Temporal variability of lagoon–sea water exchange and seawater circulation through a Mediterranean barrier beach

Tamborski, Joseph, van Beek, Pieter, Rodellas, Valenti, Monnin, Christophe, Bergsma, Erwin, Stieglitz, Thomas, Heilbrun, Christina, Cochran, J Kirk, Charbonnier, Celine, Anschutz, Pierre, Bejannin, Simon, and Beck, Aaron (2019) Temporal variability of lagoon–sea water exchange and seawater circulation through a Mediterranean barrier beach. Limnology and Oceanography, 64 (5). pp. 2059-2080.

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The subterranean flow of water through sand barriers between coastal lagoons and the sea, driven by a positive hydraulic gradient, is a net new pathway for solute transfer to the sea. On the sea side of sand barriers, seawater circulation in the swash-zone generates a flux of recycled and new solutes. The significance and temporal variability of these vectors to the French Mediterranean Sea is unknown, despite lagoons constituting ~ 50% of the coastline. A one-dimensional 224Raex/223Ra reactive-transport model was used to quantify water flow between a coastal lagoon (La Palme) and the sea over a 6-month period. Horizontal flow between the lagoon and sea decreased from ~ 85 cm d−1 during May 2017 (0.3 m3 d−1 m−1 of shoreline) to ~ 20 cm d−1 in July and was negligible in the summer months thereafter due to a decreasing hydraulic gradient. Seawater circulation in the swash-zone varied from 10 to 52 cm d−1 (0.4–2.1 m3 d−1 m−1), driven by short-term changes in the prevailing wind and wave regimes. Both flow paths supply minor dissolved silica fluxes on the order of ~ 3–10 mmol Si d−1 m−1. Lagoon–sea water exchange supplies a net dissolved inorganic carbon (DIC) flux (320–1100 mmol C d−1 m−1) two orders of magnitude greater than seawater circulation and may impact coastal ocean acidification. The subterranean flow of water through sand barriers represents a significant source of new DIC, and potentially other solutes, to the Mediterranean Sea during high lagoon water-level periods and should be considered in seasonal element budgets.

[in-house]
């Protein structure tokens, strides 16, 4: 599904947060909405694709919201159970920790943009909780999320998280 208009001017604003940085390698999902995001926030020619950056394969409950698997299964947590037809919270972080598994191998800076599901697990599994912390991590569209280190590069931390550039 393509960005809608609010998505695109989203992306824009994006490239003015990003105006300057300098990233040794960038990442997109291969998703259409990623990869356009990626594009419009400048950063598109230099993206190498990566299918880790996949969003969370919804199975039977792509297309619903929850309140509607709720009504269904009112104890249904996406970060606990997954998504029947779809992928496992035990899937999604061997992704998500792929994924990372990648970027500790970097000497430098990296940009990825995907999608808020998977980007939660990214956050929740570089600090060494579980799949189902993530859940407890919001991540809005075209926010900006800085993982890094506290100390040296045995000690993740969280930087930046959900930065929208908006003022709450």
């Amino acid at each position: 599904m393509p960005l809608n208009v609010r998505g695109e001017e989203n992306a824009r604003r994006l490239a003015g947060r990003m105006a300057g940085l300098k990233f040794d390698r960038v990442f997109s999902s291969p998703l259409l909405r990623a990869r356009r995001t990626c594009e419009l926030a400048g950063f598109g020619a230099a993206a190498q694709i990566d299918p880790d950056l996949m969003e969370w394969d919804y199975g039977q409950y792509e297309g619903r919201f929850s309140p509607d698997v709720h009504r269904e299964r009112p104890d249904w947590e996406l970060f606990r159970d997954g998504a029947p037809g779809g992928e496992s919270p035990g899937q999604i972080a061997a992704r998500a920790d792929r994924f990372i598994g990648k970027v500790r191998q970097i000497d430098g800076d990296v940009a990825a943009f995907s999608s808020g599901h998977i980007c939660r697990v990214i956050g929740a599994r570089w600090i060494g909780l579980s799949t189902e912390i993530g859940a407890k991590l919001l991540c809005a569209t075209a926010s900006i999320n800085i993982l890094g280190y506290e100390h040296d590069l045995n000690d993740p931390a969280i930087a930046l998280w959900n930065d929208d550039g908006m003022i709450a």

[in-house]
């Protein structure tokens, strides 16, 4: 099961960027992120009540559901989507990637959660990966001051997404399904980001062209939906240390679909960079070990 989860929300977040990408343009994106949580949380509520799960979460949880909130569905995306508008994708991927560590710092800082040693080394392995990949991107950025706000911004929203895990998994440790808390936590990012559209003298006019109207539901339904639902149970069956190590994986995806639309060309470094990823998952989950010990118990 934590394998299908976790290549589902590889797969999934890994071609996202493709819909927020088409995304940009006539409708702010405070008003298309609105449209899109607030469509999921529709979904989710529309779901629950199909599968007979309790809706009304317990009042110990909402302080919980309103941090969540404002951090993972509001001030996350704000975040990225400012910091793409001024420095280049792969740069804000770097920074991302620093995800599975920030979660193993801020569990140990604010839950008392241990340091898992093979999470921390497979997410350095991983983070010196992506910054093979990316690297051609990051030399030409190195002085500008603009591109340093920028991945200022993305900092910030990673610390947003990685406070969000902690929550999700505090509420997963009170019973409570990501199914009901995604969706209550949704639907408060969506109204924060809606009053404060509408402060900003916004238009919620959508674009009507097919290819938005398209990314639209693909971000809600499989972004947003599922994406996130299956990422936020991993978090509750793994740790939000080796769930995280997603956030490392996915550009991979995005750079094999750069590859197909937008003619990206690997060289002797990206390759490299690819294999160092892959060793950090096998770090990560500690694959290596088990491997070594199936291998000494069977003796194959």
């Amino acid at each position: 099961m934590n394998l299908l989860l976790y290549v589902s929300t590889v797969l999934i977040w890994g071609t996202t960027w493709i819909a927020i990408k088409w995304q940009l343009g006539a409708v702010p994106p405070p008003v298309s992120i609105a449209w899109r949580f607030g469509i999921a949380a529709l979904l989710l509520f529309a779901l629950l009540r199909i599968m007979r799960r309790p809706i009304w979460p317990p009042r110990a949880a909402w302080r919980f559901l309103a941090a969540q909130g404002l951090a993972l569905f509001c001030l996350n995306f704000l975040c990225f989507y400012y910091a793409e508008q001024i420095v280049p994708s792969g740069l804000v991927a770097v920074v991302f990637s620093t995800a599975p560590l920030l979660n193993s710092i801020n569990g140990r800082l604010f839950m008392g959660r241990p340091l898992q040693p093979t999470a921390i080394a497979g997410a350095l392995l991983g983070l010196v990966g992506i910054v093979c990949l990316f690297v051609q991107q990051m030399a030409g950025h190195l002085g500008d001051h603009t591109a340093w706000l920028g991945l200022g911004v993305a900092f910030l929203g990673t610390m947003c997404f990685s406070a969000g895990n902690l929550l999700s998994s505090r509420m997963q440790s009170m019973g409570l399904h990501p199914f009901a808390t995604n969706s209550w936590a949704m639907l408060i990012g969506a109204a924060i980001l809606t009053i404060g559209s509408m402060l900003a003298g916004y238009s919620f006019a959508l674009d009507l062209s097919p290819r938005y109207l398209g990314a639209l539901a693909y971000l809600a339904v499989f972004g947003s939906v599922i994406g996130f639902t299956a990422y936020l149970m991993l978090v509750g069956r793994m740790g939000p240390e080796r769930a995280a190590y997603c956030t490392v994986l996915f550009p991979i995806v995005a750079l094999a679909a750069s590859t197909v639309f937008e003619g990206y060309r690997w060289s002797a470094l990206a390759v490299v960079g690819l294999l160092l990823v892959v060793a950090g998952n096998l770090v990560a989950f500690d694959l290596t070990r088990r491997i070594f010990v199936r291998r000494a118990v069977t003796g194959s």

Item ID: 58638
Item Type: Article (Research - C1)
ISSN: 1939-5590
Copyright Information: © 2019 The Authors. Limnology and Oceanography published by Wiley Periodicals, Inc. on behalf of Association for the Sciences of Limnology and Oceanography. This is an open access article under the terms of the Creative Commons Attribution License (CC by 4.0), which permits use, distribution and reproduction in any medium, provided the original work is properly cited.
Funders: French National Research Agency (ANR), FEDER, European Research Council (ERC)
Projects and Grants: ANR-15-CE01-0004; P.v.l, ANR-14-ACHN-0007-01, project medLOC, ANR-11-LABEX-0061, Horizon 2020 (grant 748896)
Date Deposited: 24 Jul 2019 04:53
FoR Codes: 37 EARTH SCIENCES > 3707 Hydrology > 370702 Ecohydrology @ 30%
37 EARTH SCIENCES > 3707 Hydrology > 370704 Surface water hydrology @ 30%
37 EARTH SCIENCES > 3708 Oceanography > 370803 Physical oceanography @ 40%
SEO Codes: 96 ENVIRONMENT > 9609 Land and Water Management > 960903 Coastal and Estuarine Water Management @ 50%
96 ENVIRONMENT > 9611 Physical and Chemical Conditions of Water > 961102 Physical and Chemical Conditions of Water in Coastal and Estuarine Environments @ 50%
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